Approximately 1 million people are making plans and traveling to see the solar eclipse on Monday. This will be the first total solar eclipse visible in all 50 states in nearly 100 years. The next solar eclipse, predicted to happen in 2024, will only be visible in 12 states.


I have compiled a short list of 5 things you should be prepared for and know for this once-in-a-lifetime event!


Trying to view the solar eclipse without proper eyewear can lead to permanent eye damage and in extreme cases, blindness.

Can I view the solar eclipse with regular sunglasses? –Absolutely not.  “Homemade filters or ordinary sunglasses, even very dark ones, are not safe for looking at the sun; they transmit thousands of times too much sunlight,” reports NASA. The only time it will be safe to view the eclipse without proper eyewear is during complete totality.

The American Astronomical Society has identified five manufactures that produce the safest protective glasses for viewing the eclipse. Click here to view the list!



The solar eclipse cuts right through several major states and cities. Some of the best places for viewing the eclipse in totality includes: Madras, Oregon; Snake River Valley, Idaho; Sandhills of Western Nebraska; Casper, Wyoming; St. Joseph, Missouri; Carbondale, Illinois; Nashville, Tennessee; Columbus, South Carolina; Hopkinsville Kentucky; and Great Smoky Mountains National Park.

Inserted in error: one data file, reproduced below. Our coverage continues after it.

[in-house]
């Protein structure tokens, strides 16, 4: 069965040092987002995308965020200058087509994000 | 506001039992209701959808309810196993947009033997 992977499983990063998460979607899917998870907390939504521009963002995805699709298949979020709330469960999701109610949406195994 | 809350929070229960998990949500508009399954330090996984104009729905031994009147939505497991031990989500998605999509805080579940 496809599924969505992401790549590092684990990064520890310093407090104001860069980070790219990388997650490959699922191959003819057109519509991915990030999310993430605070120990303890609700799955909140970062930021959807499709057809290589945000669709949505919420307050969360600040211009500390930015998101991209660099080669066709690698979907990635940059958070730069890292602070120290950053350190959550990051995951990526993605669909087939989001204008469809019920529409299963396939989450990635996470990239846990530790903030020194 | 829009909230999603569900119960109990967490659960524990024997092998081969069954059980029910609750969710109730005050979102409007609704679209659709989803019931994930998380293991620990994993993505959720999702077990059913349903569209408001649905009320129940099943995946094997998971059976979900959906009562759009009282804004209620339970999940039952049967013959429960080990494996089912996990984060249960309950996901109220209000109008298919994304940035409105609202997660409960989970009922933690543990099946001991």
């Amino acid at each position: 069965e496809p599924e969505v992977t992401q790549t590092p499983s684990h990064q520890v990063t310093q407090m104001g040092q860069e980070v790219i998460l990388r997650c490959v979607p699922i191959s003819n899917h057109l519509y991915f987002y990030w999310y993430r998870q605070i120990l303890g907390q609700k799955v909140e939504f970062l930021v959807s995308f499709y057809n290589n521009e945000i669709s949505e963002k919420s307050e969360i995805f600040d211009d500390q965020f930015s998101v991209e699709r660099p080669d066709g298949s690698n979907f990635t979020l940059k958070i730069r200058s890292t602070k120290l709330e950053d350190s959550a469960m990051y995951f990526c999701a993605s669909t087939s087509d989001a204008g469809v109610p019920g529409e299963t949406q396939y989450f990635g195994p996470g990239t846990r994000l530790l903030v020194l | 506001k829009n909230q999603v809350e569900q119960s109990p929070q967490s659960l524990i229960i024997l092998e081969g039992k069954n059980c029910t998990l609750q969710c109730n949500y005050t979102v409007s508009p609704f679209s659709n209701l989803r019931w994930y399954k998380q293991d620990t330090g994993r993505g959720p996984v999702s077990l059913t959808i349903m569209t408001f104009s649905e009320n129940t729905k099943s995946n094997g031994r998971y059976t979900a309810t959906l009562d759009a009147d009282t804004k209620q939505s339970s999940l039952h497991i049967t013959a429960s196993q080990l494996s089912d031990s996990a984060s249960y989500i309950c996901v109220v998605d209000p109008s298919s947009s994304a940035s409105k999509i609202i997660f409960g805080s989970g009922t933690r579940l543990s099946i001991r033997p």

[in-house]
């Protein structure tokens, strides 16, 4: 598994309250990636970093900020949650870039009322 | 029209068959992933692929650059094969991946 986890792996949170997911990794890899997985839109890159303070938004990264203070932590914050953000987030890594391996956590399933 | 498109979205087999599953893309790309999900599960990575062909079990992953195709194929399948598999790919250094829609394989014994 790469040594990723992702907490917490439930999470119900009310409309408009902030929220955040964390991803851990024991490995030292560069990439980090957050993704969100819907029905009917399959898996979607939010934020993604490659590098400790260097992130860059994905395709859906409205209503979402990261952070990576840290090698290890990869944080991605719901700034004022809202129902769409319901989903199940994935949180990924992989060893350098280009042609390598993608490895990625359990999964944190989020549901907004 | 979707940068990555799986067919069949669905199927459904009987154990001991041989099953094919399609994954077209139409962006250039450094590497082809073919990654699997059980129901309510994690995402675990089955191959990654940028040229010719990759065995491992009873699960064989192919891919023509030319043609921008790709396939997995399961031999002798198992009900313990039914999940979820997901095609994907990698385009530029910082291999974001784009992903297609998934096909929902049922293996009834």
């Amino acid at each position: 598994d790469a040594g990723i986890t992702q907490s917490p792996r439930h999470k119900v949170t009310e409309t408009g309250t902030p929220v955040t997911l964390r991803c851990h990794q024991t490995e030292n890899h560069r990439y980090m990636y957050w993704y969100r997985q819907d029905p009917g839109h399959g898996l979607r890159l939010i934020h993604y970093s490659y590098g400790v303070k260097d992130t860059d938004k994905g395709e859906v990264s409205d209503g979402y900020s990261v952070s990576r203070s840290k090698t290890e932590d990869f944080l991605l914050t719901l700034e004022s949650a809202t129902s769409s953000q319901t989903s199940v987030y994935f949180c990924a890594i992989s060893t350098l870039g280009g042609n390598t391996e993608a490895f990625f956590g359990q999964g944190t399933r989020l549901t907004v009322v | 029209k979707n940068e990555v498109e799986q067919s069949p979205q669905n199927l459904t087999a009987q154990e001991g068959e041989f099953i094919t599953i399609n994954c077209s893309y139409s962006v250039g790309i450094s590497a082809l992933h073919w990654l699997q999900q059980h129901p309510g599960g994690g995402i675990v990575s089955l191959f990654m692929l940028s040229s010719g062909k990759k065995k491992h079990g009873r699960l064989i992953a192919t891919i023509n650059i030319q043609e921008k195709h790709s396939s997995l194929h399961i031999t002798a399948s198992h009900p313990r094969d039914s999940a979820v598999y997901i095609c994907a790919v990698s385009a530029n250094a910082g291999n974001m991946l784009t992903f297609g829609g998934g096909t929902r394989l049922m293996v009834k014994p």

On the far East Coast totality will be around 2:43pm, and on the West Coast at 10:19am. Click here to see when and where you will be able to view the eclipse from your location!




If you are located in a part of the country that is expected to get a total view, or even partial view of the eclipse be prepared for stopped traffic. If your plans are flexible, leave a day or two early and return a day or two later to avoid all traffic.

On the roads, make sure to leave with a full tank of gas, extra food, and plenty of water. If you’re flying anywhere on Monday be prepared for delays and arrive with plenty of time to spare.





A lot of people plan on camping to view the eclipse. This time of year is particularly dry and hot, perfect for forest fires. To avoid forest fires only burn fires in permitted locations and in an enclosed fire ring away from any dry plants or trees. Never abandon a burning fire and always put out fires before going to bed. Carry extra water with you for putting out fires!




NEVER look directly at the sun through an unfiltered camera lens, you will seriously damage your eyes! If you intend to take photos of the eclipse you will need special filters.

Here are some pointers:

  • Do not use flash of any kind!
  • You will need a camera with a long lens, simple point and shoot cameras won’t do it justice
  • Use a tripod and film the show in full totality!

For more photo taking tips click here!

Don’t have all the equipment you need to take the pictures you want? Leave it to the pros and take mental pictures while you enjoy the show!

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